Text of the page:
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Canuxploitation!

Red Letter Day

2019, Starring Dawn Van de Schoot, Hailey Foss, Kaeleb Zain Gartner, Roger LeBlanc and Arielle Rombough. Directed by Cameron Macgowan (TANDA Productions, Awkward Silencio).




From tax shelter slasher outings to modern grindhouse homages, some of the best and scrappiest Canadian films have made their marks by taking a broader filmmaking trend and giving a unique local twist. Red Letter Day, a 2019 horror satire from Calgary Underground Film Festival programmer Cameron Macgowan, has drawn comparisons to Blumhouse's The Purge franchise, as neighbours are pitted against each other in a deadly game orchestrated by shadowy online provocateurs. But the deadpan skewering of suburban paranoia and a series of wild gore gags help Red Letter Day pull away from the pack while still touching on some distinctively Canadian preoccupations.

(In the interest of transparency, note that Red Letter Day producer/cinematographer Rhett Miller has contributed reviews to this website.)

Recent arrivals in the quiet neighbourhood of Aspen Ridge, divorcée Melanie (Dawn Van de Schoot) is trying to adjust to a new suburban lifestyle with her teen kids, Madison (Hailey Foss) and Tim (Kaeleb Zain Gartner). As they consider what to do for the day, they discover three red envelopes stuck in their mailbox—one addressed to each family member. Melanie is first to open her letter, which explains that she must murder one of her neighbours—in this case, her close friend Alice (Arielle Rombough)—before they act on their own letter and kill her. Tim discovers he's matched with an older local oddball, while Madison refuses to open hers at all, chalking the whole thing up to a cruel prank. With the police not taking things seriously enough, Madison and Tim start following outbreaks of violence on social media, with an anonymous masked group called The Unknown claiming responsibility for the events. Soon things start to get personal—Tim discovers his red letter nemesis lurking outside in the bushes, while Melanie's visit to Alice to reassure her goes awry when a kitchen knife is discovered in her purse, having been slipped there earlier by an over-cautious Tim. As misunderstandings and malice turn suburban paradise into a nightmare scenario, Madison disappears and Melanie and Tim discover who's really responsible for the brutality.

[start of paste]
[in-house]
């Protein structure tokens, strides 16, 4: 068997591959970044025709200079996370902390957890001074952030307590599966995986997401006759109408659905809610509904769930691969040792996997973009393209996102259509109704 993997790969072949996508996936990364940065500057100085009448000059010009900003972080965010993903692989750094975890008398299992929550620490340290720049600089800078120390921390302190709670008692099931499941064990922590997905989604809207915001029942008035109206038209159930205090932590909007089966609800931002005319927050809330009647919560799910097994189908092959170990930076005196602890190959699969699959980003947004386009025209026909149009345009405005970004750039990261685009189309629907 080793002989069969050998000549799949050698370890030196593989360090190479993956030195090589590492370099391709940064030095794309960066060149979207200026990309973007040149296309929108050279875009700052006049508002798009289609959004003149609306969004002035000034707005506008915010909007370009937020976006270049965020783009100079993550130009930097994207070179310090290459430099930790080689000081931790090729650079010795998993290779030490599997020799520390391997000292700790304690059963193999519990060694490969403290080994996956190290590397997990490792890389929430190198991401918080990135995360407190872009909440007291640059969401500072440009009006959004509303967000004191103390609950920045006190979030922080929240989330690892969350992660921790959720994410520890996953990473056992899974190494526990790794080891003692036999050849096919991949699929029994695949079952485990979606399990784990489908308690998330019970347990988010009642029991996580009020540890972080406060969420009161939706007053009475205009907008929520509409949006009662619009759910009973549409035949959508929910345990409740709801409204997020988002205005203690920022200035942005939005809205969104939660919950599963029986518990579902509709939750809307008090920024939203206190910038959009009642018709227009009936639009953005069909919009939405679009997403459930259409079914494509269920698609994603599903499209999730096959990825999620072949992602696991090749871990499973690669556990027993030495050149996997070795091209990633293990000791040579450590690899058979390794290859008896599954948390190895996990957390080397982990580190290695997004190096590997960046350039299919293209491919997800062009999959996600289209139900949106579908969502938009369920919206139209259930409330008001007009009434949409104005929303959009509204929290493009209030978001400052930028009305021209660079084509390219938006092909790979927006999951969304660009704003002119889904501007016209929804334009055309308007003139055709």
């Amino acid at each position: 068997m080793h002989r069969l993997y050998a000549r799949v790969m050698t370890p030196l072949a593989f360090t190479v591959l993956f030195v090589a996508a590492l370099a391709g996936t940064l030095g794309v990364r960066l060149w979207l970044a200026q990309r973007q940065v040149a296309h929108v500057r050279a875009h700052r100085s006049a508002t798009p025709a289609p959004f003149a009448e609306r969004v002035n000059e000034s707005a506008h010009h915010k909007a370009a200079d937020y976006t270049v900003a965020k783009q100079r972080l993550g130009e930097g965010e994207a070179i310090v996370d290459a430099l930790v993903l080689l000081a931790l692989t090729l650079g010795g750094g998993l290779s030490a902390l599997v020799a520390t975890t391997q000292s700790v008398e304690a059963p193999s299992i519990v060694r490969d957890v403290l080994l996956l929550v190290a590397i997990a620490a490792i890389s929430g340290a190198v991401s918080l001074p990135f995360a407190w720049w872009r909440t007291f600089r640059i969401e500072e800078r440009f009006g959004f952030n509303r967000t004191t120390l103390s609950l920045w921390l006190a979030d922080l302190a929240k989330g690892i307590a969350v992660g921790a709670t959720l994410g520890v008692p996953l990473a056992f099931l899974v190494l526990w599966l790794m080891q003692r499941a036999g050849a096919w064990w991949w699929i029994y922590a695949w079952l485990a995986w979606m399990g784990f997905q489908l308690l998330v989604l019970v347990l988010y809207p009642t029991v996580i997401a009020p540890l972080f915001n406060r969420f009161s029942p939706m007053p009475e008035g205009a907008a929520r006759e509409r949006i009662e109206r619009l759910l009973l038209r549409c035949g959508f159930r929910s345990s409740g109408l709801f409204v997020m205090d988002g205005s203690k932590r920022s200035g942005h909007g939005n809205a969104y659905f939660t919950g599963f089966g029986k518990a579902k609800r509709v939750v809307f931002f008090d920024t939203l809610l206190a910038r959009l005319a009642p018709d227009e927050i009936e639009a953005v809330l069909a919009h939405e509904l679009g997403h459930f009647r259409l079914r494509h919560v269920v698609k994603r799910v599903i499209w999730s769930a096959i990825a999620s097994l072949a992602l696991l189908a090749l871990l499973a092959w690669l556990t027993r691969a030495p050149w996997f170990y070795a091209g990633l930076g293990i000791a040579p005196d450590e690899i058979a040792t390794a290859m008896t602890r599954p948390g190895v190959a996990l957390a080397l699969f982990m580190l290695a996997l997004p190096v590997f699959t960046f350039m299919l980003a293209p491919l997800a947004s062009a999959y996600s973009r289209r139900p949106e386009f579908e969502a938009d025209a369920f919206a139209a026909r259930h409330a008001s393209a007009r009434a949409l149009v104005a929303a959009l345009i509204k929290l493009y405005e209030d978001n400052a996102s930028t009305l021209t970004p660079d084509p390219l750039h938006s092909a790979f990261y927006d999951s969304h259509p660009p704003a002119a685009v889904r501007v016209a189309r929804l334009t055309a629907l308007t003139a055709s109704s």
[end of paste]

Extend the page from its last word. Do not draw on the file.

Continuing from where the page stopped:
Red Letter Day is an often engaging—and even funny—look at our increasingly polarized reality, and what could happen without the safety of politeness and civility to keep our more impulsive survival instincts in check. Sporting a refreshingly clean and bright look, the film earns some points with throwback horror fun, including a series of  well-executed practical bloodshed effects and a cameo from Tiffany Helm from Friday the 13th: A New Beginning (1985). It's a low budget film, so although we do get a glimpse of other neighbours trying to murder their matches, Red Letter Day struggles a bit to show the full scope of the violence that is supposed to be taking place, using social media montages and news reports in an attempt to help enhance the film's world.

But what really makes the film worth a look is the clever timeliness of the high-concept premise. Melanie notes early on that the letters have matched them with neighbours with contradictory beliefs, based on their internet search histories. Playing on fears of heated political rhetoric spilling over into real life attacks against perceived adversaries—something that has happened more in recent years, following the murder of protestors at in Charlottesville, the Pizzagate shooting and other events marking a general rise in far-right violence especially in the United States. While Canada has had its own share of disturbing political violence and angrily clashing opinions—especially in Alberta, where the film was made and is plainly set— Red Letter Day's depicted descent into ideologically-bred brutality may also play on fears that we won't be able to escape the same political chaos that threatens to swallow the United States. As Tim notes, "I knew this kind of shit was hidden beneath the surface—I just figured most of it was in the U.S.”

For Canadians, who often profess a deeper commitment to civic duty, Red Letter Day presents an especially disturbing scenario in which we are not only pitted against our neighbours in a political fight for life, but also that this rivalry could mean that, when push comes to shove, there may not be much difference between us and our "less mannered" global neighbours.


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